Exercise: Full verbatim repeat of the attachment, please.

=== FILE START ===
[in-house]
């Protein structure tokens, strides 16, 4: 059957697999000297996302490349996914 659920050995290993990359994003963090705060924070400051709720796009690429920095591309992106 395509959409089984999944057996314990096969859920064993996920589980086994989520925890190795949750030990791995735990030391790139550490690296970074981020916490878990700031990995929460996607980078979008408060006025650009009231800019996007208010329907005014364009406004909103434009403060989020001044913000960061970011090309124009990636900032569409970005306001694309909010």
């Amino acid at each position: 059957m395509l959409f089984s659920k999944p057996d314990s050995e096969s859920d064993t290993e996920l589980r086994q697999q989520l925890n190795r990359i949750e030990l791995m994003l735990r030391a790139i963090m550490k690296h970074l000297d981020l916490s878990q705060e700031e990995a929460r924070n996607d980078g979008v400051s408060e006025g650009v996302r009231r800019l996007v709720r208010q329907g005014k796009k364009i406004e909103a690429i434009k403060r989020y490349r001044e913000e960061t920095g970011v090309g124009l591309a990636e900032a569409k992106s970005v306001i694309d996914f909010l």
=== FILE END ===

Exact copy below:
[in-house]
């Protein structure tokens, strides 16, 4: 059957697999000297996302490349996914 659920050995290993990359994003963090705060924070400051709720796009690429920095591309992106 395509959409089984999944057996314990096969859920064993996920589980086994989520925890190795949750030990791995735990030391790139550490690296970074981020916490878990700031990995929460996607980078979008408060006025650009009231800019996007208010329907005014364009406004909103434009403060989020001044913000960061970011090309124009990636900032569409970005306001694309909010």
């Amino acid at each position: 059957m395509l959409f089984s659920k999944p057996d314990s050995e096969s859920d064993t290993e996920l589980r086994q697999q989520l925890n190795r990359i949750e030990l791995m994003l735990r030391a790139i963090m550490k690296h970074l000297d981020l916490s878990q705060e700031e990995a929460r924070n996607d980078g979008v400051s408060e006025g650009v996302r009231r800019l996007v709720r208010q329907g005014k796009k364009i406004e909103a690429i434009k403060r989020y490349r001044e913000e960061t920095g970011v090309g124009l591309a990636e900032a569409k992106s970005v306001i694309d996914f909010l």